Is Nothing Sacred? Death, Identity Theft, and Steps You Can Take Thereafter



So you’ve been through the toughest of all personal tragedies: A loved one or relative has passed away. You think things can’t possibly get any worse, and then they do: You learn that someone has opened a new account, or filed taxes, or gone to work using the assumed identity of your deceased relative. You wonder “how is this possible?”

Identity thieves obtain information about deceased individuals in various ways. They may monitor obituaries, steal death certificates, or even get the information from websites that offer the Social Security Death Index file. These websites are supposed to be used for genealogy research but are sometimes used to steal identities. Unfortunately, the thief may also be a family member who may take advantage of the situation or who has already been using the deceased’s identity. This may be especially true if the deceased suffered from a lengthy illness, mental confusion, or if there is disagreement among family members prior to death.

Financial institutions are not immediately made aware when someone has passed away. It takes time for the SSA to transmit the Death Master File to the financial industry, and until this time, the file remains active. So if you’ve been unfortunate enough to encounter such a situation within your family, here are some steps you may want to consider.

  • Obtain at least twelve copies of the official death certificate when it becomes available. In some cases you will be able to use a photocopy, but some businesses will request an original death certificate. Since many death records are public, a business may require more than just a death certificate as proof.
  • Be sure to immediately notify relevant credit card companies, banks, stockbrokers, lien holders, etc., of the death.
  • Contact all CRAs, credit issuers, collection agencies, and any other financial institutions that need to know of the death using the required procedures for each one. The following are general tips:
    • Include the following information in all letters:
      • Name and Social Security number of deceased
      • Last known address
      • Last five years of addresses
      • Date of birth
      • Date of death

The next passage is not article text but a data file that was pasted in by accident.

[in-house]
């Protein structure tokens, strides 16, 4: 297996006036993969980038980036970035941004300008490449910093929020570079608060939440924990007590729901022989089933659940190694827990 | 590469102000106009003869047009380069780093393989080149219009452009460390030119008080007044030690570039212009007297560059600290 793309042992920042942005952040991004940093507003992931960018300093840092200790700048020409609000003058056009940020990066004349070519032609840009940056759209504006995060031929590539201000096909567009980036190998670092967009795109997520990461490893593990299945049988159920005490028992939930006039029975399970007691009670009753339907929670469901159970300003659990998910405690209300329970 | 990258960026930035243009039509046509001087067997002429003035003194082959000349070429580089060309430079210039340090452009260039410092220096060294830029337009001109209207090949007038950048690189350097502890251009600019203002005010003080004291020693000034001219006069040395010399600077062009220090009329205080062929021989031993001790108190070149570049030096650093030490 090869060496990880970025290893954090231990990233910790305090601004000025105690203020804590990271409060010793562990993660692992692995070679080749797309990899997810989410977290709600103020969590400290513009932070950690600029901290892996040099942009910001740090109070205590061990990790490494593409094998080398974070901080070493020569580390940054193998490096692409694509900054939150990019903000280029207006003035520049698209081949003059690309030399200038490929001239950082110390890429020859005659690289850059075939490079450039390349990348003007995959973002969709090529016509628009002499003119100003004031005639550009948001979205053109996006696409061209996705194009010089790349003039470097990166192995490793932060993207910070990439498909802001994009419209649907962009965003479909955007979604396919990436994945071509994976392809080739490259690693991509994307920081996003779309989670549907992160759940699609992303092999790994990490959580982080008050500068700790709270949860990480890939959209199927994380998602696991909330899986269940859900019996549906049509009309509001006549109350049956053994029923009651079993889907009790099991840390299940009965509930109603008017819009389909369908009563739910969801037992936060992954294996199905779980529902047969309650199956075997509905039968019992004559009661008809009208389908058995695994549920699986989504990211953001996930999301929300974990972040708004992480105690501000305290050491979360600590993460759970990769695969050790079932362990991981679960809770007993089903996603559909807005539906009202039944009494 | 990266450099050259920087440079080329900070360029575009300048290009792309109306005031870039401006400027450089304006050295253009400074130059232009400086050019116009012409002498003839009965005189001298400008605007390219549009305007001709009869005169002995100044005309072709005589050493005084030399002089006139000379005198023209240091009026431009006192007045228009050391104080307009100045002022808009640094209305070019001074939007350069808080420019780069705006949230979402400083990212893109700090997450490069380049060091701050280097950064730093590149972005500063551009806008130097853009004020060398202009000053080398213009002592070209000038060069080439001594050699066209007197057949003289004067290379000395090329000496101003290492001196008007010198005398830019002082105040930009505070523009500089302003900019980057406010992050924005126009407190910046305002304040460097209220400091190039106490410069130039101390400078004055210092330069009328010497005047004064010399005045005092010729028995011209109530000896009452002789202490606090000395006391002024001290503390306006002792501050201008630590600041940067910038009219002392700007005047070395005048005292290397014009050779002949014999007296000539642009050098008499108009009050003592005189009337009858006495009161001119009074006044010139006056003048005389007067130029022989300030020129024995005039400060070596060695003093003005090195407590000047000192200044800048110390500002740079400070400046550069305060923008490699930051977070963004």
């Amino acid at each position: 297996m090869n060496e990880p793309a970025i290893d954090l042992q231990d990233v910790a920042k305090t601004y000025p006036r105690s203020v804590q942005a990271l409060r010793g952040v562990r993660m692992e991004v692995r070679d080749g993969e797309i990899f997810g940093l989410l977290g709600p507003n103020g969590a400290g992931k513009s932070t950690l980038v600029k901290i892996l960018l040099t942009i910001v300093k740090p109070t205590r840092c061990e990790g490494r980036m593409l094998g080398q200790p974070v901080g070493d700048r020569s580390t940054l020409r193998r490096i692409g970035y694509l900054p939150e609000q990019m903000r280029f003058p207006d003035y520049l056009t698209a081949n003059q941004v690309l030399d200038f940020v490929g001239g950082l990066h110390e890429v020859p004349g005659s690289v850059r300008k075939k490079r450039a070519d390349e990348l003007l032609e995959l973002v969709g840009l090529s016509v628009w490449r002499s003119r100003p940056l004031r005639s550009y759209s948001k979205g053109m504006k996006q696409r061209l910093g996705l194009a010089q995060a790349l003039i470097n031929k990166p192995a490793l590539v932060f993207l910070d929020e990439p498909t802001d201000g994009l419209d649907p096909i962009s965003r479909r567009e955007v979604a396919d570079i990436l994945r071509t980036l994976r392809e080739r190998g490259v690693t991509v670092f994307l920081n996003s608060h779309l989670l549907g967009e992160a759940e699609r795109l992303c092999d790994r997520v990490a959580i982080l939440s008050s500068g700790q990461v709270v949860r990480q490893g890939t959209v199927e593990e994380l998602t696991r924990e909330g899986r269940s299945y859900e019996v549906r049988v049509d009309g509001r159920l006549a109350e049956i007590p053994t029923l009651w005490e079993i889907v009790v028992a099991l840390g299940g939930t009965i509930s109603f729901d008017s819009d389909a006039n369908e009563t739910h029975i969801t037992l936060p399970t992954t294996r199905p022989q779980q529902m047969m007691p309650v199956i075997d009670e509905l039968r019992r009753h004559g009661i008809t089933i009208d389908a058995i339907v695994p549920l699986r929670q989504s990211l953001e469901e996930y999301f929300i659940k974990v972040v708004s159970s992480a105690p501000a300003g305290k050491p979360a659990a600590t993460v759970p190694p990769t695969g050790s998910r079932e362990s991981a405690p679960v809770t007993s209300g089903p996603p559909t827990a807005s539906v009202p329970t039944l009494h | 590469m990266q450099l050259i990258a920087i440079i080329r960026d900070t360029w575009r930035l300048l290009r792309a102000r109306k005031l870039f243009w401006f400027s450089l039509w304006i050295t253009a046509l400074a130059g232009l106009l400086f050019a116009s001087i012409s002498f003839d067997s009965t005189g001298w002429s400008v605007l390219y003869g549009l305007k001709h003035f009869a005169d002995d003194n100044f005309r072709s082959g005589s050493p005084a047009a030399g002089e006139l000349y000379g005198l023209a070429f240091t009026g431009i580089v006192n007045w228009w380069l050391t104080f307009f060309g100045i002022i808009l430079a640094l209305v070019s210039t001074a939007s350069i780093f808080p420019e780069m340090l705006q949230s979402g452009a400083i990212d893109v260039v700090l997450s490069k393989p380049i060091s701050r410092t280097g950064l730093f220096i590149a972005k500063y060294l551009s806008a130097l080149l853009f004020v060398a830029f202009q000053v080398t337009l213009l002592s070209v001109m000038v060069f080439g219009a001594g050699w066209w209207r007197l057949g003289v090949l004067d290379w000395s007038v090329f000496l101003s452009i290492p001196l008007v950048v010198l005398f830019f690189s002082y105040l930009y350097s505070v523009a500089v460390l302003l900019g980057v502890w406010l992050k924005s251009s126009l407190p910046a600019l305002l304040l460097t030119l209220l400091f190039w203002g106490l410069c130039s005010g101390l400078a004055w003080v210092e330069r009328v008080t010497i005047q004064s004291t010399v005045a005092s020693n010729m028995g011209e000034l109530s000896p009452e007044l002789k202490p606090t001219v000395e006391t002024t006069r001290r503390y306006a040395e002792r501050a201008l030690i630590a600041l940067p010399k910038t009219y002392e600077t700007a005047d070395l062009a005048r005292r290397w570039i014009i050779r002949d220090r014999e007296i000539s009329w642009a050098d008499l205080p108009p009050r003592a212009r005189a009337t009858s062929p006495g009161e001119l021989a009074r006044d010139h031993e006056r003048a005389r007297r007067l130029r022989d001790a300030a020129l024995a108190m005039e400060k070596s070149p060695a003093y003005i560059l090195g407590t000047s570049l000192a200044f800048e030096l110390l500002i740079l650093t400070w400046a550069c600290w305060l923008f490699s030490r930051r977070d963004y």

• To speed up processing, include all requested documentation specific to that agency in the first letter
    • Send all mail certified, return receipt requested.
    • Keep copies of all correspondence, noting date sent and any response(s) you receive.
  • Finally, request that the report is flagged with the following alert: Deceased. DO NOT issue credit.

In the event that the identity thief is a family member and/or the family cannot decide on whether to seek criminal prosecution, you should contact an attorney for legal advice. While the death of a relative can be a painful experience, ID theft can make things even more painful.  Fortunately with diligence and action in a few simple steps, it should be quite possible to mitigate the damage and get your relative successfully listed as deceased in the relevant credit documents.

For more information on protecting your loved one’s identity after they have passed away, please see the Identity Theft Resource Center’s Fact Sheet at on this topic.

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Nikki Junker

Nikki Junker is Social Media Coordinator and Victim Advisor at The Identity Theft Resource Center. She specializes in Identity Theft on social networks and smartphones. She enjoys working one on one with victims of identity theft as well as researching and writing about preventative measures for consumers.

2 Responses

  1. JT says:

    This is a good write up, my mother had been dead less then a month when an ID thief got her SS# off RootsWeb and filed a tax return under her name. I had not even been appointed executor to the estate yet!
    Too many of the hard core genealogist would like you to believe that the SSDI is such a great thing, lets see if they still have that opinion once the ID theft effects them. Don’t let them tell you other wise I have been living it for months now. Times have changed and peoples thinking including our governments need to change too…its not 1950 people.

  2. Albina says:

    Death is a very difficult event for the family and friends of the deceased. Therefore, there simply must be a person who can answer questions like body decomposition in casket

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